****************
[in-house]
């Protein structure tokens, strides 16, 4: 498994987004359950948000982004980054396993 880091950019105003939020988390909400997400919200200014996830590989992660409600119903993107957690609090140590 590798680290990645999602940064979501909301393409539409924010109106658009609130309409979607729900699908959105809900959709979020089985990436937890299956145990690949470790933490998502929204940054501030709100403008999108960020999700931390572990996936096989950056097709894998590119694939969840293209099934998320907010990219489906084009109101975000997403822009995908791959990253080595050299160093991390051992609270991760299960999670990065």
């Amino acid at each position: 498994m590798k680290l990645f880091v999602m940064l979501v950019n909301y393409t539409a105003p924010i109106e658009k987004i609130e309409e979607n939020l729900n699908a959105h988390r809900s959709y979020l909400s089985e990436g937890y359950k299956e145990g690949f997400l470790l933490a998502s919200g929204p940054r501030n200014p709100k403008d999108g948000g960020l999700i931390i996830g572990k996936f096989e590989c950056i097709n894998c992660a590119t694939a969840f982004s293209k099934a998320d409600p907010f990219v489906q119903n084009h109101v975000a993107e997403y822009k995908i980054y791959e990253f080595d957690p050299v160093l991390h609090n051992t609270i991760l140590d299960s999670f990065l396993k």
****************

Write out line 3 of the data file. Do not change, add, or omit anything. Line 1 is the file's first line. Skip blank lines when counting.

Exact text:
């Amino acid at each position: 498994m590798k680290l990645f880091v999602m940064l979501v950019n909301y393409t539409a105003p924010i109106e658009k987004i609130e309409e979607n939020l729900n699908a959105h988390r809900s959709y979020l909400s089985e990436g937890y359950k299956e145990g690949f997400l470790l933490a998502s919200g929204p940054r501030n200014p709100k403008d999108g948000g960020l999700i931390i996830g572990k996936f096989e590989c950056i097709n894998c992660a590119t694939a969840f982004s293209k099934a998320d409600p907010f990219v489906q119903n084009h109101v975000a993107e997403y822009k995908i980054y791959e990253f080595d957690p050299v160093l991390h609090n051992t609270i991760l140590d299960s999670f990065l396993k």